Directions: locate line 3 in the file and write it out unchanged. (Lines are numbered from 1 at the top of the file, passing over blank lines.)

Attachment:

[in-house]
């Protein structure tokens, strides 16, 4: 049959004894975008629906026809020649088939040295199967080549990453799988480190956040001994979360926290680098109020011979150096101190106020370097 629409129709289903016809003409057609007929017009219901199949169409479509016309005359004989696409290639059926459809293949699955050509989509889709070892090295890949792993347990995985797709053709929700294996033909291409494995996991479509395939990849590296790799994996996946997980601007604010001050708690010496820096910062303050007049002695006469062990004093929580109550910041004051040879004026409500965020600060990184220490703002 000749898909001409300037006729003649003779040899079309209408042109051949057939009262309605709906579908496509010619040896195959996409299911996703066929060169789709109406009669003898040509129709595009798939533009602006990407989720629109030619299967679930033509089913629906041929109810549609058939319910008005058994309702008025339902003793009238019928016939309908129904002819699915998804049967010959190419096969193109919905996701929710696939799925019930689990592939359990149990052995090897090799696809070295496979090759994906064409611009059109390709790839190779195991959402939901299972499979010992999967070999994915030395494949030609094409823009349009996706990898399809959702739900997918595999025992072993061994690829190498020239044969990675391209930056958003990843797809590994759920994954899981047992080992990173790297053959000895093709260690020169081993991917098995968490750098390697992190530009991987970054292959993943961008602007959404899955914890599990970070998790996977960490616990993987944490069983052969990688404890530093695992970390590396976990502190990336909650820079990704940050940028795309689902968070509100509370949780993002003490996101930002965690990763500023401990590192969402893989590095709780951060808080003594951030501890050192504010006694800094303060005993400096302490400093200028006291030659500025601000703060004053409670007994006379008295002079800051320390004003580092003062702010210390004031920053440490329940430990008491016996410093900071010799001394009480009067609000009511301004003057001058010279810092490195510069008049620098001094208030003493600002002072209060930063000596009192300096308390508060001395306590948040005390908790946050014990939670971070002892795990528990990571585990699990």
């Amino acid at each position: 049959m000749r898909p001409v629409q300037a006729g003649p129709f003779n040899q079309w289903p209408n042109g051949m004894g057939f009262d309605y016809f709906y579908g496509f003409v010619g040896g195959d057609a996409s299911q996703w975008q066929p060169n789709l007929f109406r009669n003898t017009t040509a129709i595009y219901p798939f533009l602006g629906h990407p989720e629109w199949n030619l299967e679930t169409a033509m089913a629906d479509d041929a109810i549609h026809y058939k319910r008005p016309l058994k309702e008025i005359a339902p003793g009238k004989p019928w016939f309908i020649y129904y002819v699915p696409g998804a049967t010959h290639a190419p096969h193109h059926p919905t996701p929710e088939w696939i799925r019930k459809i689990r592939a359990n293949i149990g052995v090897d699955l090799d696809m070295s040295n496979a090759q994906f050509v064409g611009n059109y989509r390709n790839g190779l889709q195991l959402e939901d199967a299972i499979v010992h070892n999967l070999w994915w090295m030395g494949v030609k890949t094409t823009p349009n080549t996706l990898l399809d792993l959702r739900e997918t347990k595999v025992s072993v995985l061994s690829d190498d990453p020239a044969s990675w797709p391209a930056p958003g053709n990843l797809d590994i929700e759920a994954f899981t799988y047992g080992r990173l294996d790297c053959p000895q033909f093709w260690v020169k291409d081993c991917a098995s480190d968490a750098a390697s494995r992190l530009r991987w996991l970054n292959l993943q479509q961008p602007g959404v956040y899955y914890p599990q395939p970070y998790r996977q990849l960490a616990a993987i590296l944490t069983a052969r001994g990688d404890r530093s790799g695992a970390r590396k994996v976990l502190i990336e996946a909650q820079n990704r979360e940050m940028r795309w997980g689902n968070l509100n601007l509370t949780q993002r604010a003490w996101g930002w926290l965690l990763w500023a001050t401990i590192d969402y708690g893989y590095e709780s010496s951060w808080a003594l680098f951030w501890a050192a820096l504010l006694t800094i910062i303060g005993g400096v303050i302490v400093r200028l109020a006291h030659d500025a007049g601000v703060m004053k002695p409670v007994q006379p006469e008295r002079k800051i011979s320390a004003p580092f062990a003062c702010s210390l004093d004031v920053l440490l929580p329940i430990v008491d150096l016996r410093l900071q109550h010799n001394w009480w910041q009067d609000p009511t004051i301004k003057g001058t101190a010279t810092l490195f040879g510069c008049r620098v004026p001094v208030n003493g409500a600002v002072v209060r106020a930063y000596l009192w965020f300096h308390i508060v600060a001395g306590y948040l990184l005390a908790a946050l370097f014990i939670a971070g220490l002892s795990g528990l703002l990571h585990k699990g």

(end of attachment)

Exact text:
């Amino acid at each position: 049959m000749r898909p001409v629409q300037a006729g003649p129709f003779n040899q079309w289903p209408n042109g051949m004894g057939f009262d309605y016809f709906y579908g496509f003409v010619g040896g195959d057609a996409s299911q996703w975008q066929p060169n789709l007929f109406r009669n003898t017009t040509a129709i595009y219901p798939f533009l602006g629906h990407p989720e629109w199949n030619l299967e679930t169409a033509m089913a629906d479509d041929a109810i549609h026809y058939k319910r008005p016309l058994k309702e008025i005359a339902p003793g009238k004989p019928w016939f309908i020649y129904y002819v699915p696409g998804a049967t010959h290639a190419p096969h193109h059926p919905t996701p929710e088939w696939i799925r019930k459809i689990r592939a359990n293949i149990g052995v090897d699955l090799d696809m070295s040295n496979a090759q994906f050509v064409g611009n059109y989509r390709n790839g190779l889709q195991l959402e939901d199967a299972i499979v010992h070892n999967l070999w994915w090295m030395g494949v030609k890949t094409t823009p349009n080549t996706l990898l399809d792993l959702r739900e997918t347990k595999v025992s072993v995985l061994s690829d190498d990453p020239a044969s990675w797709p391209a930056p958003g053709n990843l797809d590994i929700e759920a994954f899981t799988y047992g080992r990173l294996d790297c053959p000895q033909f093709w260690v020169k291409d081993c991917a098995s480190d968490a750098a390697s494995r992190l530009r991987w996991l970054n292959l993943q479509q961008p602007g959404v956040y899955y914890p599990q395939p970070y998790r996977q990849l960490a616990a993987i590296l944490t069983a052969r001994g990688d404890r530093s790799g695992a970390r590396k994996v976990l502190i990336e996946a909650q820079n990704r979360e940050m940028r795309w997980g689902n968070l509100n601007l509370t949780q993002r604010a003490w996101g930002w926290l965690l990763w500023a001050t401990i590192d969402y708690g893989y590095e709780s010496s951060w808080a003594l680098f951030w501890a050192a820096l504010l006694t800094i910062i303060g005993g400096v303050i302490v400093r200028l109020a006291h030659d500025a007049g601000v703060m004053k002695p409670v007994q006379p006469e008295r002079k800051i011979s320390a004003p580092f062990a003062c702010s210390l004093d004031v920053l440490l929580p329940i430990v008491d150096l016996r410093l900071q109550h010799n001394w009480w910041q009067d609000p009511t004051i301004k003057g001058t101190a010279t810092l490195f040879g510069c008049r620098v004026p001094v208030n003493g409500a600002v002072v209060r106020a930063y000596l009192w965020f300096h308390i508060v600060a001395g306590y948040l990184l005390a908790a946050l370097f014990i939670a971070g220490l002892s795990g528990l703002l990571h585990k699990g």